I attended a screening of Finding Vivian Maier with Co-Director Charlie Siskel last night. Not to give away too much of the story, but I think it's evident from the trailer that Vivian didn't really share her work before her death in 2007. All that was left was boxes, and boxes, and I mean BOXES of photos. Her life's work went unrecognized until someone else happened upon it.
This morning I was out for a bike ride and thought that is the opposite of modern society. Now days everyone is counting views on Facebook, Flickr, Google+, Instagram, Twitter, 500px, YouTube, Vimeo, Blogger, and whatever else I don't know about; Gathering up those page counts..."My preciousssssss." We spend so much of our time trying to chase the elusive "viral" demarcation.
Charlie made a point during a hallway post screening informal Q&A to say that if Vivian had spent her time promoting her work, like a successful working artist has to, she wouldn't have produced the volume of work she had to in order to show the mastery she did.
That begs the question, how do you balance work with the necessary evils self promotion? In an ideal world we would create great work and it would get recognized, even promoted by word of mouth. We all know that's just a dream. I see beautiful videos and photos done by semi-anonymous artists all the time on social media. There's just such a huge volume of media that there's little to no chance of winning the viral lottery. Three minutes later and we're already on the next big thing (actually it's 3 minutes and 45 seconds in studies on Internet attention span).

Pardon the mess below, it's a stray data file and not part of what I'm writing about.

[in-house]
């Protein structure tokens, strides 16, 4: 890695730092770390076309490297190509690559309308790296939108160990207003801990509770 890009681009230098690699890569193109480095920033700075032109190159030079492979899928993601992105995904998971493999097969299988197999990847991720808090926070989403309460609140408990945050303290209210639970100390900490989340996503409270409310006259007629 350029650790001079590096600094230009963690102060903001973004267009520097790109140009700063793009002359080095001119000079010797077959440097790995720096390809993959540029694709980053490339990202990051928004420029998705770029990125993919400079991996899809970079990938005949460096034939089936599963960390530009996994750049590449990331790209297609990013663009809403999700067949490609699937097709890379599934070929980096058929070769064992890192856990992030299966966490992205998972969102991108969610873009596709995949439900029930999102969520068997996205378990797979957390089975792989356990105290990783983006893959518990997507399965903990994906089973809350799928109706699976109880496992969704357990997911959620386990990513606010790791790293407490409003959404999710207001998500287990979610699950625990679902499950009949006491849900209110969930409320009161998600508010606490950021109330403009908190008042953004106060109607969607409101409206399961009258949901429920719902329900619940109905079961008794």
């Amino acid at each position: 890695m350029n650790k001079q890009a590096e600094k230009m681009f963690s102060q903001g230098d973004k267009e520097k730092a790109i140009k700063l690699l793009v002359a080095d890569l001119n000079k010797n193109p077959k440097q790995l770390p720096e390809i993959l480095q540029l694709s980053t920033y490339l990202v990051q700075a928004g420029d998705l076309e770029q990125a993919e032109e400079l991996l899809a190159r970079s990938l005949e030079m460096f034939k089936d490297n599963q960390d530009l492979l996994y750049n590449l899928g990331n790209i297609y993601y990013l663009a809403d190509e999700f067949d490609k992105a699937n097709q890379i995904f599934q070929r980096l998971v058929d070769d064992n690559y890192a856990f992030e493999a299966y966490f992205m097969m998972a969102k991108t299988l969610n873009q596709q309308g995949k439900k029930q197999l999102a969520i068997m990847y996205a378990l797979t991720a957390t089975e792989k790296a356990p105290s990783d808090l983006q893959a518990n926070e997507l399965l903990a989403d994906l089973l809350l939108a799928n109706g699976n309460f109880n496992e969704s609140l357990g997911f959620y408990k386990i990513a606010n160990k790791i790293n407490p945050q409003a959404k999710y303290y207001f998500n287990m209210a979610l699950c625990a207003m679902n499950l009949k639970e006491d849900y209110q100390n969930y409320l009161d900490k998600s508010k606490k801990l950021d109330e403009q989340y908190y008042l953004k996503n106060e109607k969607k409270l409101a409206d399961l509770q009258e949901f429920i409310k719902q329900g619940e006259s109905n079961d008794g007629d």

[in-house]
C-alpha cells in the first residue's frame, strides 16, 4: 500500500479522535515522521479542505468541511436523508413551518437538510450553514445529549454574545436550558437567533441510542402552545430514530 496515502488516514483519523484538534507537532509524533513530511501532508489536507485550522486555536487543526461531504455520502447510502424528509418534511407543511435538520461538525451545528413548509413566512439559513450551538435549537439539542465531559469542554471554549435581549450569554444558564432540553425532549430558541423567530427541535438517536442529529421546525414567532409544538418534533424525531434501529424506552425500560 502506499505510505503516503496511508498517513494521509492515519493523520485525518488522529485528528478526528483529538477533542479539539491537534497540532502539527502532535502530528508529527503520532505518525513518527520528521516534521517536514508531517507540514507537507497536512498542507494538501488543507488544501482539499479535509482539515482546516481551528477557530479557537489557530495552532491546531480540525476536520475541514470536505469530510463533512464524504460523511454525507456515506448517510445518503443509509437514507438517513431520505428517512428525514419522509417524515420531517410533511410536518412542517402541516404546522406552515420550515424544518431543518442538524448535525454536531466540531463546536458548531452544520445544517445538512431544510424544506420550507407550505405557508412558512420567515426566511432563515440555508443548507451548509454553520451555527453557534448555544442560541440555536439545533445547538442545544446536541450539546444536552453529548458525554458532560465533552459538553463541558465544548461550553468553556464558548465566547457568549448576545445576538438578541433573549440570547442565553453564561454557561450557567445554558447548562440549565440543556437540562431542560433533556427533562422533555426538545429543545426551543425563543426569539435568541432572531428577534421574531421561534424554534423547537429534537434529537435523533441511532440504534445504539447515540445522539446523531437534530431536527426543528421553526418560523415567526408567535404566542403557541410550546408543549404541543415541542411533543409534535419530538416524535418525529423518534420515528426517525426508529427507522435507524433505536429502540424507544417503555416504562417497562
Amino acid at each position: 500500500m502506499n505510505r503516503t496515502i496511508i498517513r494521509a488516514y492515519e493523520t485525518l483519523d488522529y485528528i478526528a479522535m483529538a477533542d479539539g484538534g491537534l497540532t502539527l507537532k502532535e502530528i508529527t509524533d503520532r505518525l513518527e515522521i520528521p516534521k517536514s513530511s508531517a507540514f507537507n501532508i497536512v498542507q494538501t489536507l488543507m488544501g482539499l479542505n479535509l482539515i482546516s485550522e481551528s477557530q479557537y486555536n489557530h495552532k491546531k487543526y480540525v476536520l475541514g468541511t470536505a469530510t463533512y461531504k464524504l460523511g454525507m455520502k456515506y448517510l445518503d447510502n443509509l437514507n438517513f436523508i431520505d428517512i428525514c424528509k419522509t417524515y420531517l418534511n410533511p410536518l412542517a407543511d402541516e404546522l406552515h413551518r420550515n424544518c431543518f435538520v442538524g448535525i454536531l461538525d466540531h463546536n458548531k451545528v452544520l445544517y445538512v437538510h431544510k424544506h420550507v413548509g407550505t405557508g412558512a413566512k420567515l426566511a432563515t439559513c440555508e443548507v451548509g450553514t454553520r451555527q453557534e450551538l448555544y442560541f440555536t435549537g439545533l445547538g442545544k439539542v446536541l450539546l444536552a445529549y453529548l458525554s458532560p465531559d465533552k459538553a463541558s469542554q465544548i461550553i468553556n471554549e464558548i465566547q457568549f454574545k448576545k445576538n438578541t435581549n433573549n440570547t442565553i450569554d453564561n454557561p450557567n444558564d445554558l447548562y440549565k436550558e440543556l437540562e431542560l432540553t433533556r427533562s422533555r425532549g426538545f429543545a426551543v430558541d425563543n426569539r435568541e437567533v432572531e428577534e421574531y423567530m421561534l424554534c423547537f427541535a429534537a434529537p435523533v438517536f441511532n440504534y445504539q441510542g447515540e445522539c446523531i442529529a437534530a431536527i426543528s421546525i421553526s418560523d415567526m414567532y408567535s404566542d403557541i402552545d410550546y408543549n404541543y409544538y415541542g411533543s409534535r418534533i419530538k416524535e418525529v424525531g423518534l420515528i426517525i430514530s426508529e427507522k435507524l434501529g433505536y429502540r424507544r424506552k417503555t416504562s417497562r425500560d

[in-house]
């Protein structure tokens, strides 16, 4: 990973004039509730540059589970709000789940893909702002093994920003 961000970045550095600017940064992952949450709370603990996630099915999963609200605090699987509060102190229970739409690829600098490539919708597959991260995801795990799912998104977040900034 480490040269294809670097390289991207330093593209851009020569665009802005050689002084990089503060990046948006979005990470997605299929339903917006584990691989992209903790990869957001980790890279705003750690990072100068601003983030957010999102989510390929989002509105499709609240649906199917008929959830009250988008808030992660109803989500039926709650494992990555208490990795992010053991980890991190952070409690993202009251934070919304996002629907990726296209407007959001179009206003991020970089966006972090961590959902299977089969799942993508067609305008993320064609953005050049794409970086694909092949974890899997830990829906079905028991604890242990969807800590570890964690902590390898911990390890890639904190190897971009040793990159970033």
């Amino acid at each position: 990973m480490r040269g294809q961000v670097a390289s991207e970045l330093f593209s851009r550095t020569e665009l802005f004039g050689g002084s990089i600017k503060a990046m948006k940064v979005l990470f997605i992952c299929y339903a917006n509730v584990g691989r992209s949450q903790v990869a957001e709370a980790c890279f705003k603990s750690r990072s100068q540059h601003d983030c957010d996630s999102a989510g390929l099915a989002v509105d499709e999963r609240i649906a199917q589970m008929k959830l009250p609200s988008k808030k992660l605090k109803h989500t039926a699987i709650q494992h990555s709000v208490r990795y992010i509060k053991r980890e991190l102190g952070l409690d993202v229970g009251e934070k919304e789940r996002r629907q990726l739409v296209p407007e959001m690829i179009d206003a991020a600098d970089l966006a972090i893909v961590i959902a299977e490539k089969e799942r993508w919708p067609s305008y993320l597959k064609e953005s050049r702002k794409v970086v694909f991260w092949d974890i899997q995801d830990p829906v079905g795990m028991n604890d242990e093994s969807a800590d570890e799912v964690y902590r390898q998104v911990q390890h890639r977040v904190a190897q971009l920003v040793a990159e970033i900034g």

I wish I knew the magic balance, but with the pathetically low number of followers on my blog obviously I haven't found it (do appreciate each one of you though). In May I need to add to my year's pledge to "fail harder" and "fail harder more often," which means purposely producing more work. I gathered some ideas this morning. More to come.
John Schwartzman ASC Document
4 weeks ago